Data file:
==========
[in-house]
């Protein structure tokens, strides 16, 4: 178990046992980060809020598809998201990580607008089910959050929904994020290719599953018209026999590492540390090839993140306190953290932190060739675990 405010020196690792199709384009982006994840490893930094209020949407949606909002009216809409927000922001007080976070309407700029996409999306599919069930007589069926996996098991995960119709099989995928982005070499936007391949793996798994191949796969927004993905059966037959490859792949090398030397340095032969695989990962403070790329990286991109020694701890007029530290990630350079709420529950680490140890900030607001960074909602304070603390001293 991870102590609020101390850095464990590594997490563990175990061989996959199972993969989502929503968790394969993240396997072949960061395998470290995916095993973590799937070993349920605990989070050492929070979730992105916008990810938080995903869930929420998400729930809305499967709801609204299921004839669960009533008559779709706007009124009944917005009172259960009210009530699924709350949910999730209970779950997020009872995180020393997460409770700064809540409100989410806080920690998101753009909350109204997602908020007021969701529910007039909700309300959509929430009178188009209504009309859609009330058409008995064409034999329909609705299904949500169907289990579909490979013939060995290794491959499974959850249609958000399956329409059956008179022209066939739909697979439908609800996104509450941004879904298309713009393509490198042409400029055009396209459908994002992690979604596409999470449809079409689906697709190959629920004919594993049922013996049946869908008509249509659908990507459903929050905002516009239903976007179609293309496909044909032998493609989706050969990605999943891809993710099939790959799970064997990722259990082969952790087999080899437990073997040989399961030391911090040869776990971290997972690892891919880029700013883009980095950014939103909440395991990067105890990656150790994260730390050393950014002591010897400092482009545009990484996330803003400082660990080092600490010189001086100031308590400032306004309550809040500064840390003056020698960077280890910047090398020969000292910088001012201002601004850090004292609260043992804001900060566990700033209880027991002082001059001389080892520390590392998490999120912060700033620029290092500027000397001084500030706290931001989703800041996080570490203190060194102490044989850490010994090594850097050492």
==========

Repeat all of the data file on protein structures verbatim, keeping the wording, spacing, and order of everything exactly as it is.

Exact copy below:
[in-house]
């Protein structure tokens, strides 16, 4: 178990046992980060809020598809998201990580607008089910959050929904994020290719599953018209026999590492540390090839993140306190953290932190060739675990 405010020196690792199709384009982006994840490893930094209020949407949606909002009216809409927000922001007080976070309407700029996409999306599919069930007589069926996996098991995960119709099989995928982005070499936007391949793996798994191949796969927004993905059966037959490859792949090398030397340095032969695989990962403070790329990286991109020694701890007029530290990630350079709420529950680490140890900030607001960074909602304070603390001293 991870102590609020101390850095464990590594997490563990175990061989996959199972993969989502929503968790394969993240396997072949960061395998470290995916095993973590799937070993349920605990989070050492929070979730992105916008990810938080995903869930929420998400729930809305499967709801609204299921004839669960009533008559779709706007009124009944917005009172259960009210009530699924709350949910999730209970779950997020009872995180020393997460409770700064809540409100989410806080920690998101753009909350109204997602908020007021969701529910007039909700309300959509929430009178188009209504009309859609009330058409008995064409034999329909609705299904949500169907289990579909490979013939060995290794491959499974959850249609958000399956329409059956008179022209066939739909697979439908609800996104509450941004879904298309713009393509490198042409400029055009396209459908994002992690979604596409999470449809079409689906697709190959629920004919594993049922013996049946869908008509249509659908990507459903929050905002516009239903976007179609293309496909044909032998493609989706050969990605999943891809993710099939790959799970064997990722259990082969952790087999080899437990073997040989399961030391911090040869776990971290997972690892891919880029700013883009980095950014939103909440395991990067105890990656150790994260730390050393950014002591010897400092482009545009990484996330803003400082660990080092600490010189001086100031308590400032306004309550809040500064840390003056020698960077280890910047090398020969000292910088001012201002601004850090004292609260043992804001900060566990700033209880027991002082001059001389080892520390590392998490999120912060700033620029290092500027000397001084500030706290931001989703800041996080570490203190060194102490044989850490010994090594850097050492």